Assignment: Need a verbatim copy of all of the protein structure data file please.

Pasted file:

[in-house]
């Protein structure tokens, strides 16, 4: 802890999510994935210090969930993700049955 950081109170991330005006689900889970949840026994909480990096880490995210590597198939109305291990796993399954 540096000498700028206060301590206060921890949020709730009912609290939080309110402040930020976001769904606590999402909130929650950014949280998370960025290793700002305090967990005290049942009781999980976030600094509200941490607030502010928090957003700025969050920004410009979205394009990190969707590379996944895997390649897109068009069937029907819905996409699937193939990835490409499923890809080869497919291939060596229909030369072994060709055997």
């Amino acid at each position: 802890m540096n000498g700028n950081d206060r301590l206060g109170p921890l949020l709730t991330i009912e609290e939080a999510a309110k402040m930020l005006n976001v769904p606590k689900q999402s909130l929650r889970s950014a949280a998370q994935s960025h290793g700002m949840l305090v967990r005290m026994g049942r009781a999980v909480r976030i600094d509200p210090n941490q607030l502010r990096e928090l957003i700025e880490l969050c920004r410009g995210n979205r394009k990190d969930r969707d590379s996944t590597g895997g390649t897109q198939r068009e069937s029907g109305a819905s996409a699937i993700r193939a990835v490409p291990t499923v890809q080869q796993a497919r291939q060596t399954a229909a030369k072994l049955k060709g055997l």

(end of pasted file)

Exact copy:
[in-house]
């Protein structure tokens, strides 16, 4: 802890999510994935210090969930993700049955 950081109170991330005006689900889970949840026994909480990096880490995210590597198939109305291990796993399954 540096000498700028206060301590206060921890949020709730009912609290939080309110402040930020976001769904606590999402909130929650950014949280998370960025290793700002305090967990005290049942009781999980976030600094509200941490607030502010928090957003700025969050920004410009979205394009990190969707590379996944895997390649897109068009069937029907819905996409699937193939990835490409499923890809080869497919291939060596229909030369072994060709055997």
């Amino acid at each position: 802890m540096n000498g700028n950081d206060r301590l206060g109170p921890l949020l709730t991330i009912e609290e939080a999510a309110k402040m930020l005006n976001v769904p606590k689900q999402s909130l929650r889970s950014a949280a998370q994935s960025h290793g700002m949840l305090v967990r005290m026994g049942r009781a999980v909480r976030i600094d509200p210090n941490q607030l502010r990096e928090l957003i700025e880490l969050c920004r410009g995210n979205r394009k990190d969930r969707d590379s996944t590597g895997g390649t897109q198939r068009e069937s029907g109305a819905s996409a699937i993700r193939a990835v490409p291990t499923v890809q080869q796993a497919r291939q060596t399954a229909a030369k072994l049955k060709g055997l």